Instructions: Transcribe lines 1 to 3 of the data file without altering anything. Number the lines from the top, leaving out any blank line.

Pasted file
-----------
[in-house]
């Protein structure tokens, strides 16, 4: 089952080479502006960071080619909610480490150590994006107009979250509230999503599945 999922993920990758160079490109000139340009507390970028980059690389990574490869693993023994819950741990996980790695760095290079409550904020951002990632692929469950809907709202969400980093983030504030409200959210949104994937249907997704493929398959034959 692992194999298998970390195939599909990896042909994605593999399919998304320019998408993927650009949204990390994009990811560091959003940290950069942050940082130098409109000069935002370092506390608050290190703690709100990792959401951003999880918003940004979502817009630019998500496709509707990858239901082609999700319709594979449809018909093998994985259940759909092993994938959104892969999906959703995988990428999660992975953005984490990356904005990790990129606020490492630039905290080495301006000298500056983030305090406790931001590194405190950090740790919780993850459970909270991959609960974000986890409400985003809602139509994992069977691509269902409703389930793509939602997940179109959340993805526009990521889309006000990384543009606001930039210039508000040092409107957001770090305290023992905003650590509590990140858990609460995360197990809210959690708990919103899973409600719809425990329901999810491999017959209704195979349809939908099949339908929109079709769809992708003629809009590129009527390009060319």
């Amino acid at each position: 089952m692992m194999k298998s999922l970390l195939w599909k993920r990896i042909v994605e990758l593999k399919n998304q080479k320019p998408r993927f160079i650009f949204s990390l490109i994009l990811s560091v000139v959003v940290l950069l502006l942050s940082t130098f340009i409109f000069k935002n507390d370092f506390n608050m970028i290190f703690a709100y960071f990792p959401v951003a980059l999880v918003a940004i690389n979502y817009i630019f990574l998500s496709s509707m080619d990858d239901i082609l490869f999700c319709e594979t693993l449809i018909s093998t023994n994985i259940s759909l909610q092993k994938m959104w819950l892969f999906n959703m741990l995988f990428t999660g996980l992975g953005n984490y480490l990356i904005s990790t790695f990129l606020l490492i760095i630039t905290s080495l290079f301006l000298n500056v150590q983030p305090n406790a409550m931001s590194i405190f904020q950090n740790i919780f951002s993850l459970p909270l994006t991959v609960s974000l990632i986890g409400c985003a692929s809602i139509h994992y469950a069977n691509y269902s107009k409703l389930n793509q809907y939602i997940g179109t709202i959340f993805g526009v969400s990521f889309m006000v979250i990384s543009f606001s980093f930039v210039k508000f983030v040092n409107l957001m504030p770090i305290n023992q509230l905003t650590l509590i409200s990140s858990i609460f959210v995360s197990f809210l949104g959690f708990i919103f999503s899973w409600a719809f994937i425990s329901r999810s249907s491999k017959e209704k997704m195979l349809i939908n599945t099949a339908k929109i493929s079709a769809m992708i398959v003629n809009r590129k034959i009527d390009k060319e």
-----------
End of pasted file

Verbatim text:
[in-house]
């Protein structure tokens, strides 16, 4: 089952080479502006960071080619909610480490150590994006107009979250509230999503599945 999922993920990758160079490109000139340009507390970028980059690389990574490869693993023994819950741990996980790695760095290079409550904020951002990632692929469950809907709202969400980093983030504030409200959210949104994937249907997704493929398959034959 692992194999298998970390195939599909990896042909994605593999399919998304320019998408993927650009949204990390994009990811560091959003940290950069942050940082130098409109000069935002370092506390608050290190703690709100990792959401951003999880918003940004979502817009630019998500496709509707990858239901082609999700319709594979449809018909093998994985259940759909092993994938959104892969999906959703995988990428999660992975953005984490990356904005990790990129606020490492630039905290080495301006000298500056983030305090406790931001590194405190950090740790919780993850459970909270991959609960974000986890409400985003809602139509994992069977691509269902409703389930793509939602997940179109959340993805526009990521889309006000990384543009606001930039210039508000040092409107957001770090305290023992905003650590509590990140858990609460995360197990809210959690708990919103899973409600719809425990329901999810491999017959209704195979349809939908099949339908929109079709769809992708003629809009590129009527390009060319």
């Amino acid at each position: 089952m692992m194999k298998s999922l970390l195939w599909k993920r990896i042909v994605e990758l593999k399919n998304q080479k320019p998408r993927f160079i650009f949204s990390l490109i994009l990811s560091v000139v959003v940290l950069l502006l942050s940082t130098f340009i409109f000069k935002n507390d370092f506390n608050m970028i290190f703690a709100y960071f990792p959401v951003a980059l999880v918003a940004i690389n979502y817009i630019f990574l998500s496709s509707m080619d990858d239901i082609l490869f999700c319709e594979t693993l449809i018909s093998t023994n994985i259940s759909l909610q092993k994938m959104w819950l892969f999906n959703m741990l995988f990428t999660g996980l992975g953005n984490y480490l990356i904005s990790t790695f990129l606020l490492i760095i630039t905290s080495l290079f301006l000298n500056v150590q983030p305090n406790a409550m931001s590194i405190f904020q950090n740790i919780f951002s993850l459970p909270l994006t991959v609960s974000l990632i986890g409400c985003a692929s809602i139509h994992y469950a069977n691509y269902s107009k409703l389930n793509q809907y939602i997940g179109t709202i959340f993805g526009v969400s990521f889309m006000v979250i990384s543009f606001s980093f930039v210039k508000f983030v040092n409107l957001m504030p770090i305290n023992q509230l905003t650590l509590i409200s990140s858990i609460f959210v995360s197990f809210l949104g959690f708990i919103f999503s899973w409600a719809f994937i425990s329901r999810s249907s491999k017959e209704k997704m195979l349809i939908n599945t099949a339908k929109i493929s079709a769809m992708i398959v003629n809009r590129k034959i009527d390009k060319e």